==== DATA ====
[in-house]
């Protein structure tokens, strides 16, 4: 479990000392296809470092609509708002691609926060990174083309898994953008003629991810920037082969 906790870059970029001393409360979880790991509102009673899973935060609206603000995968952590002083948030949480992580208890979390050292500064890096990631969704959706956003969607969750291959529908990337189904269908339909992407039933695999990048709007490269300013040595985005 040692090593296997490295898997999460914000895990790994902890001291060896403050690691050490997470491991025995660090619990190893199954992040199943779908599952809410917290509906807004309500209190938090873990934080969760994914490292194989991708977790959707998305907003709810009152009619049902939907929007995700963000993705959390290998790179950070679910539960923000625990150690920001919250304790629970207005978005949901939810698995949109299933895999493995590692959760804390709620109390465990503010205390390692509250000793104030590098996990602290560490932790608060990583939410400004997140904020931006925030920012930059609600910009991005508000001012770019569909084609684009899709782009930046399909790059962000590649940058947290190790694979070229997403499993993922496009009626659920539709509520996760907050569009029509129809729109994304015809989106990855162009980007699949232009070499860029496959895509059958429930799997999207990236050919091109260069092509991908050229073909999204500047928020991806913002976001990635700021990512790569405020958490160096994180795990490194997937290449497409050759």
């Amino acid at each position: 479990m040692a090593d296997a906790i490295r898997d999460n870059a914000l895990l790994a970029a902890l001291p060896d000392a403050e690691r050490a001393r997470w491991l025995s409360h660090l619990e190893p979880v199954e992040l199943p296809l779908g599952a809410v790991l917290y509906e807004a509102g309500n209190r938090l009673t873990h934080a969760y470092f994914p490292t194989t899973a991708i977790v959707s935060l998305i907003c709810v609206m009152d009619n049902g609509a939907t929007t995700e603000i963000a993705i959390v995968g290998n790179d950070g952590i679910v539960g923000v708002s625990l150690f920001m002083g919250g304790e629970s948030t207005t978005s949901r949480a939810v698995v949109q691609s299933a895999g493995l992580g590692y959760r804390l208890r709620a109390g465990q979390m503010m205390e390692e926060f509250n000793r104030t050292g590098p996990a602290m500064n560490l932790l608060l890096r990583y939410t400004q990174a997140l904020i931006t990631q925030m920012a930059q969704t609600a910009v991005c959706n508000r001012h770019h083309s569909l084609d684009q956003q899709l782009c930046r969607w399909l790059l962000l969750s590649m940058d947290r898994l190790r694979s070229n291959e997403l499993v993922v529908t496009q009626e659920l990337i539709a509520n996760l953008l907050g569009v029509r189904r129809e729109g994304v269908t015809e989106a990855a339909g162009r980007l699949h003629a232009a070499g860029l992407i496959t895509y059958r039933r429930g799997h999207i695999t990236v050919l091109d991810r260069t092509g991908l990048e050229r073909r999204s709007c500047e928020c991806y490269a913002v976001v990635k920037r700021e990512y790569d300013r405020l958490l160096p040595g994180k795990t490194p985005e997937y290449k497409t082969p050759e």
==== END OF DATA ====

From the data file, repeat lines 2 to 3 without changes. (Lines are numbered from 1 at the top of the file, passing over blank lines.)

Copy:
């Protein structure tokens, strides 16, 4: 479990000392296809470092609509708002691609926060990174083309898994953008003629991810920037082969 906790870059970029001393409360979880790991509102009673899973935060609206603000995968952590002083948030949480992580208890979390050292500064890096990631969704959706956003969607969750291959529908990337189904269908339909992407039933695999990048709007490269300013040595985005 040692090593296997490295898997999460914000895990790994902890001291060896403050690691050490997470491991025995660090619990190893199954992040199943779908599952809410917290509906807004309500209190938090873990934080969760994914490292194989991708977790959707998305907003709810009152009619049902939907929007995700963000993705959390290998790179950070679910539960923000625990150690920001919250304790629970207005978005949901939810698995949109299933895999493995590692959760804390709620109390465990503010205390390692509250000793104030590098996990602290560490932790608060990583939410400004997140904020931006925030920012930059609600910009991005508000001012770019569909084609684009899709782009930046399909790059962000590649940058947290190790694979070229997403499993993922496009009626659920539709509520996760907050569009029509129809729109994304015809989106990855162009980007699949232009070499860029496959895509059958429930799997999207990236050919091109260069092509991908050229073909999204500047928020991806913002976001990635700021990512790569405020958490160096994180795990490194997937290449497409050759």
């Amino acid at each position: 479990m040692a090593d296997a906790i490295r898997d999460n870059a914000l895990l790994a970029a902890l001291p060896d000392a403050e690691r050490a001393r997470w491991l025995s409360h660090l619990e190893p979880v199954e992040l199943p296809l779908g599952a809410v790991l917290y509906e807004a509102g309500n209190r938090l009673t873990h934080a969760y470092f994914p490292t194989t899973a991708i977790v959707s935060l998305i907003c709810v609206m009152d009619n049902g609509a939907t929007t995700e603000i963000a993705i959390v995968g290998n790179d950070g952590i679910v539960g923000v708002s625990l150690f920001m002083g919250g304790e629970s948030t207005t978005s949901r949480a939810v698995v949109q691609s299933a895999g493995l992580g590692y959760r804390l208890r709620a109390g465990q979390m503010m205390e390692e926060f509250n000793r104030t050292g590098p996990a602290m500064n560490l932790l608060l890096r990583y939410t400004q990174a997140l904020i931006t990631q925030m920012a930059q969704t609600a910009v991005c959706n508000r001012h770019h083309s569909l084609d684009q956003q899709l782009c930046r969607w399909l790059l962000l969750s590649m940058d947290r898994l190790r694979s070229n291959e997403l499993v993922v529908t496009q009626e659920l990337i539709a509520n996760l953008l907050g569009v029509r189904r129809e729109g994304v269908t015809e989106a990855a339909g162009r980007l699949h003629a232009a070499g860029l992407i496959t895509y059958r039933r429930g799997h999207i695999t990236v050919l091109d991810r260069t092509g991908l990048e050229r073909r999204s709007c500047e928020c991806y490269a913002v976001v990635k920037r700021e990512y790569d300013r405020l958490l160096p040595g994180k795990t490194p985005e997937y290449k497409t082969p050759e």